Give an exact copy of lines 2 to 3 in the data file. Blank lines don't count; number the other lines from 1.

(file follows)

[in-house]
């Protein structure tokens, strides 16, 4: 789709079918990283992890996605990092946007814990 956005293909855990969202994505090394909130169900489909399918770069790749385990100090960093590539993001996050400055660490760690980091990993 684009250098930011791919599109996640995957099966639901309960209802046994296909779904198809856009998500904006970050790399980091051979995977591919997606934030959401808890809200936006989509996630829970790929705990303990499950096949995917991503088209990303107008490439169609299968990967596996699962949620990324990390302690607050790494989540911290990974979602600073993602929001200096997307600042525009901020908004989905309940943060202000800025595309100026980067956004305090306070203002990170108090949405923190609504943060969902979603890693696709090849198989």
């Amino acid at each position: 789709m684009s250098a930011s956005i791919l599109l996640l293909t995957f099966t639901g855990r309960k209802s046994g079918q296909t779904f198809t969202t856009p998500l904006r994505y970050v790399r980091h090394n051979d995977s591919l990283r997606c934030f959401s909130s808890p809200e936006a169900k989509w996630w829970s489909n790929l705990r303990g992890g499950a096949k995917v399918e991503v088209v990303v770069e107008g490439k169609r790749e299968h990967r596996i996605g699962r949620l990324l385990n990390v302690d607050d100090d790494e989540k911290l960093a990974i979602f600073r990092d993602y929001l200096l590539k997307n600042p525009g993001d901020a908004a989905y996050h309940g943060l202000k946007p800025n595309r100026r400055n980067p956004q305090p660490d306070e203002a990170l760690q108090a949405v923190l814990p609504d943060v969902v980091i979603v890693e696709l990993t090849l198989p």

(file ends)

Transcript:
């Protein structure tokens, strides 16, 4: 789709079918990283992890996605990092946007814990 956005293909855990969202994505090394909130169900489909399918770069790749385990100090960093590539993001996050400055660490760690980091990993 684009250098930011791919599109996640995957099966639901309960209802046994296909779904198809856009998500904006970050790399980091051979995977591919997606934030959401808890809200936006989509996630829970790929705990303990499950096949995917991503088209990303107008490439169609299968990967596996699962949620990324990390302690607050790494989540911290990974979602600073993602929001200096997307600042525009901020908004989905309940943060202000800025595309100026980067956004305090306070203002990170108090949405923190609504943060969902979603890693696709090849198989």
């Amino acid at each position: 789709m684009s250098a930011s956005i791919l599109l996640l293909t995957f099966t639901g855990r309960k209802s046994g079918q296909t779904f198809t969202t856009p998500l904006r994505y970050v790399r980091h090394n051979d995977s591919l990283r997606c934030f959401s909130s808890p809200e936006a169900k989509w996630w829970s489909n790929l705990r303990g992890g499950a096949k995917v399918e991503v088209v990303v770069e107008g490439k169609r790749e299968h990967r596996i996605g699962r949620l990324l385990n990390v302690d607050d100090d790494e989540k911290l960093a990974i979602f600073r990092d993602y929001l200096l590539k997307n600042p525009g993001d901020a908004a989905y996050h309940g943060l202000k946007p800025n595309r100026r400055n980067p956004q305090p660490d306070e203002a990170l760690q108090a949405v923190l814990p609504d943060v969902v980091i979603v890693e696709l990993t090849l198989p």